As Manafort watched wearing a green jailhouse jumpsuit, his lawyers failed to persuade a federal judge in Alexandria, Virginia, to postpone his trial on tax and bank fraud charges until September, but they got a six-day delay, from Wednesday to July 31.

Monumental deception

Trump's Interior Department accidentally put out documents with notes it later tried to retract — that it dismissed concerns about negative impacts of its push to shrink national monuments and open up the federal lands for development, The Washington Post reported.

The comments that were supposed to be removed showed officials wanting to remove references that were “revealing [the] strategy” behind the review. That strategy included disregarding evidence that the sites spurred archaeological discoveries.

A day after posting the documents for journalists and advocacy groups who sought them under the Freedom of Information Act, Interior's FOIA office wrote: “It appears that we inadvertently posted an incorrect version" and “We are requesting that if you downloaded the files already to please delete those versions.”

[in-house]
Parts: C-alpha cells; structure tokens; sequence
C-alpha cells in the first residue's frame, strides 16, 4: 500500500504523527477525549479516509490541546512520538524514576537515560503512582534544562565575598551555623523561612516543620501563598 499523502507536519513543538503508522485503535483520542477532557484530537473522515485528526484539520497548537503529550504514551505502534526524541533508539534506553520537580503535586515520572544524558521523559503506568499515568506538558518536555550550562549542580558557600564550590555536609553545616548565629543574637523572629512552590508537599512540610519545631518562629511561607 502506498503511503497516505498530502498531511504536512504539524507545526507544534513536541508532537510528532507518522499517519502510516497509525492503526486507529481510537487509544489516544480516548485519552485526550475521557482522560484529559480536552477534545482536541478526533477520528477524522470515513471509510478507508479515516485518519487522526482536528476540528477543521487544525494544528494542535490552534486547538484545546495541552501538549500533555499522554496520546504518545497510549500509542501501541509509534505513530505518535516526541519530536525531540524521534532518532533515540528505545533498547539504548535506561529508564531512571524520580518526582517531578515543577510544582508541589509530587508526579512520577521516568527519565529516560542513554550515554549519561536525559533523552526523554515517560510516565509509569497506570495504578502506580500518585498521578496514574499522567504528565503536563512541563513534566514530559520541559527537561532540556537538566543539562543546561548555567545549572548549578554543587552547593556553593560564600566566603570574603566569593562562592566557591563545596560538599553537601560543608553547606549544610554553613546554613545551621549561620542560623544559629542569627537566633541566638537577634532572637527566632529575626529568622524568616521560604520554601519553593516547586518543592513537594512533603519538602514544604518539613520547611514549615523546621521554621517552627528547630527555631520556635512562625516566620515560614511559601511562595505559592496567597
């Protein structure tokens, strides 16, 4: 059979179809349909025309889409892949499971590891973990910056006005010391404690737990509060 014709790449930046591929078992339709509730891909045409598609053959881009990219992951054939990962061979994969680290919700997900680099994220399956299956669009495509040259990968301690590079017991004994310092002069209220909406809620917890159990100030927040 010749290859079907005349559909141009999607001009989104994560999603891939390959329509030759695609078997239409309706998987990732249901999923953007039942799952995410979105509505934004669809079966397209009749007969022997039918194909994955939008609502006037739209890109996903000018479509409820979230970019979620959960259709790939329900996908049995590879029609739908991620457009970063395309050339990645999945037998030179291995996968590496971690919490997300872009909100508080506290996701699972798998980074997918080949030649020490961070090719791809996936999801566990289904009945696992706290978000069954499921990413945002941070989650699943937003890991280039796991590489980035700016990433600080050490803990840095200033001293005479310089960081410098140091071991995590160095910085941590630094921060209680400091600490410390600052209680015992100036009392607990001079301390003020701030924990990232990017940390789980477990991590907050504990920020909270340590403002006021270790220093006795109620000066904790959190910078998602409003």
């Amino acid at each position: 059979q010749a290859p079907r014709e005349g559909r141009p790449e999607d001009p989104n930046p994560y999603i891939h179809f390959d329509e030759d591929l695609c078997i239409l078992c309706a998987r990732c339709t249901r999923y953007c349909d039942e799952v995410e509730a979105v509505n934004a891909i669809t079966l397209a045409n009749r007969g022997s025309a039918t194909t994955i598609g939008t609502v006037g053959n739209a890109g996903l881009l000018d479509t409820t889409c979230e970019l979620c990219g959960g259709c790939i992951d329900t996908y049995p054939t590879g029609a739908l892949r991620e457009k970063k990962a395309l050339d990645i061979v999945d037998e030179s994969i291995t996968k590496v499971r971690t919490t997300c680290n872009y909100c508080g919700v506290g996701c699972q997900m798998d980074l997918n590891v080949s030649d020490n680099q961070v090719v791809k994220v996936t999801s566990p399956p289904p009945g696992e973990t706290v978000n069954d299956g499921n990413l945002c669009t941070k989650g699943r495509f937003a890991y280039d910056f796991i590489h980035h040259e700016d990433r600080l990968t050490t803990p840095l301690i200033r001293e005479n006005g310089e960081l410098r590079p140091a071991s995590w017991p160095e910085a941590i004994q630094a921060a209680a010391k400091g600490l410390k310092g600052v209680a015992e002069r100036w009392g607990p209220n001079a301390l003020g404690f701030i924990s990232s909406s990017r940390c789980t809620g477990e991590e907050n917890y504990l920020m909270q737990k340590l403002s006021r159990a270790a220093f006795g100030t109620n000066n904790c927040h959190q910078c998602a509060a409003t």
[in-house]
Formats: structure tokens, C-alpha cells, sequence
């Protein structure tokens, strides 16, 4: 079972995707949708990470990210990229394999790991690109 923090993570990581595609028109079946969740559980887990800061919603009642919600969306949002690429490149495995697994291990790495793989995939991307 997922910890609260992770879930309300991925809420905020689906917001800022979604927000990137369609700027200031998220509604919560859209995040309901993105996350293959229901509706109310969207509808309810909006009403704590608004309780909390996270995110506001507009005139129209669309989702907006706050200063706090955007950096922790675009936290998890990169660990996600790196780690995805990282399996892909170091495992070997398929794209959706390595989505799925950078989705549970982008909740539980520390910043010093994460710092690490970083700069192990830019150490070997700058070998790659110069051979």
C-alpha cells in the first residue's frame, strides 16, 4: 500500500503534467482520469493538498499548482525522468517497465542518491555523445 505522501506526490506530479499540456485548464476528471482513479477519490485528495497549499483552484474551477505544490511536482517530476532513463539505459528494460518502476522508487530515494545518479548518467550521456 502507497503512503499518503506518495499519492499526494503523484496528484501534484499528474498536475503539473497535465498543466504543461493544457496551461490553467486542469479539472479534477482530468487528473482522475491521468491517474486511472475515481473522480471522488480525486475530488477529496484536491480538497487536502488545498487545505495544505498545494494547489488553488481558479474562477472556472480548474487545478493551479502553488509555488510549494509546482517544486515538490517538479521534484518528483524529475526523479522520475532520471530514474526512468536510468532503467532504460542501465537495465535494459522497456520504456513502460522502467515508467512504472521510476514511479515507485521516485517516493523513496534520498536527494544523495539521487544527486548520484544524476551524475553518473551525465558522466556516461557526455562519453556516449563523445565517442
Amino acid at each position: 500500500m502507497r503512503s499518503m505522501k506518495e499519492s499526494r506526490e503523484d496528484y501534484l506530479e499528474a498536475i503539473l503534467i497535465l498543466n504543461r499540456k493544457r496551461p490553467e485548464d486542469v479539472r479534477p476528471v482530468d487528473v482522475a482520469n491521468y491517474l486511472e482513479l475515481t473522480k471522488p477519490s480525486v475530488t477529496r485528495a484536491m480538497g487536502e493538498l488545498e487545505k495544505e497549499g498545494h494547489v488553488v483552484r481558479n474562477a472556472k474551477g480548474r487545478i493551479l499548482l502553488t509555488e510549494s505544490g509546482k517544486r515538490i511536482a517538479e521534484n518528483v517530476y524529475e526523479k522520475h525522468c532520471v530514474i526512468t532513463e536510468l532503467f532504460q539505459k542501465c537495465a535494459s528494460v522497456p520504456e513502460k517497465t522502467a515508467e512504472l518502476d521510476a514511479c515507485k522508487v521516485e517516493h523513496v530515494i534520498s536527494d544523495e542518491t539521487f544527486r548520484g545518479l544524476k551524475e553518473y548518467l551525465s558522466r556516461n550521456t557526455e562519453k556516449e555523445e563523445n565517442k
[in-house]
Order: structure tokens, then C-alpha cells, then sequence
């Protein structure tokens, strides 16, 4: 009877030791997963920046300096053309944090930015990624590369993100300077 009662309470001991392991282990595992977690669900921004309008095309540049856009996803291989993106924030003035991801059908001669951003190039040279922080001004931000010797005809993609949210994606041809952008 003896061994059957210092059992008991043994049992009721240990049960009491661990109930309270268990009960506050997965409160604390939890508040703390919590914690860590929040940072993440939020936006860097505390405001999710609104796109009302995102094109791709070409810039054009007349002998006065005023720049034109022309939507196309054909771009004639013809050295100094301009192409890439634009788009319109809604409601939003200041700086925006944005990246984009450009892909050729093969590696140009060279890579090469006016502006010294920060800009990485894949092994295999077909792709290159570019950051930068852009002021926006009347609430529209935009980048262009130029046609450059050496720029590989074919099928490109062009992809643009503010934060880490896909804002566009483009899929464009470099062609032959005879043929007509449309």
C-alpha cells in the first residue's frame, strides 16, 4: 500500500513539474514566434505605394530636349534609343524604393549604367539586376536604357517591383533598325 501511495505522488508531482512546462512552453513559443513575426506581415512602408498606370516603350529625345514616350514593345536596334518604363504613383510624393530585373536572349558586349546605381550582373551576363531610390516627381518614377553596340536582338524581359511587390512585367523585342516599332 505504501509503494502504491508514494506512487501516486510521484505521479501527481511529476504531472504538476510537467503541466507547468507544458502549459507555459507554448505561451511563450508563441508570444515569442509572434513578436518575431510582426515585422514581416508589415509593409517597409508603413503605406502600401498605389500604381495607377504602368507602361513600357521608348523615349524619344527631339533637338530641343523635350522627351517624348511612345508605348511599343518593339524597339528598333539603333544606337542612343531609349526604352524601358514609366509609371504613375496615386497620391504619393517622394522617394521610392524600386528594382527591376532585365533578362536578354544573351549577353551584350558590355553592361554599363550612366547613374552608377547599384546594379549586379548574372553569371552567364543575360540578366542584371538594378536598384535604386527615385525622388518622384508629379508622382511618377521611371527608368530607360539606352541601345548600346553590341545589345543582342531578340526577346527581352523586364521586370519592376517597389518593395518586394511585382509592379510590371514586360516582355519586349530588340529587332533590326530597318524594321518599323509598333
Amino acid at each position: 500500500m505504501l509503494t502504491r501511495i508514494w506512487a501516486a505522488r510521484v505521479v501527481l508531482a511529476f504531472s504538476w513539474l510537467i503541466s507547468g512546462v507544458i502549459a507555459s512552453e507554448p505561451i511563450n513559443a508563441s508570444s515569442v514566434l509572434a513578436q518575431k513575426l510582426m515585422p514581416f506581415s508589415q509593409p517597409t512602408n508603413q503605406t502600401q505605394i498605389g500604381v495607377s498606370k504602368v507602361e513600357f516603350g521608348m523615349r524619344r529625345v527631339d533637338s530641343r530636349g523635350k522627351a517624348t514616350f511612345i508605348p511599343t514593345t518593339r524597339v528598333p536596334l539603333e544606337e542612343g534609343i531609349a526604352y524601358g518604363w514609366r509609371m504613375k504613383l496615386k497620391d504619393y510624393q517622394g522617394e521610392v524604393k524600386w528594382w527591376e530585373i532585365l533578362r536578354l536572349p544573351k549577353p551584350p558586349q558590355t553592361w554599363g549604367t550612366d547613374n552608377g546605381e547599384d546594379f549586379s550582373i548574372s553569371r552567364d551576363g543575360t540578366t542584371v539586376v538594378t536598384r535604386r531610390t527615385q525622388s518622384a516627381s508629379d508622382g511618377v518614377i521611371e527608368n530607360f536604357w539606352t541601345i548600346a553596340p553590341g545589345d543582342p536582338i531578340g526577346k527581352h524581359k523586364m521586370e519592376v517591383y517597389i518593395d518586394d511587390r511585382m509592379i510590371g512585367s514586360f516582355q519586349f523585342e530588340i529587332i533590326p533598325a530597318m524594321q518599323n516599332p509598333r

What else is happening:

  • The Virginia audience at a Senate candidates' debate laughed when pro-Trump Republican Corey Stewart said, "We have a president who is standing up to the Russians."
  • Sean Spicer, who is hawking a book, told The Washington Post that after one apparently contentious cable TV appearance while he was Trump's press secretary, "my father called . . . and told me, 'You’re better than that.' He was a big believer in civility and decorum and respect."
  • A Trump tweet from Sept. 16, 2013, is getting renewed attention: "I predict that President Obama will at some point attack Iran in order to save face!"
  • The Senate voted 86-9 to confirm Pentagon official Robert Wilkie as the new secretary of Veterans Affairs. He secured support from most Democrats after vowing he will not privatize the VA.
  • A federal judge refused to throw out a lawsuit that alleges the Trump administration's decision to end special protections shielding Haitian, Salvadoran and Honduran immigrants from deportation was racially motivated.
  • Stormy Daniels' husband has filedpetition for divorce, claiming adultery. They were married in 2015, nine years after the porn star had an alleged sexual fling with Trump.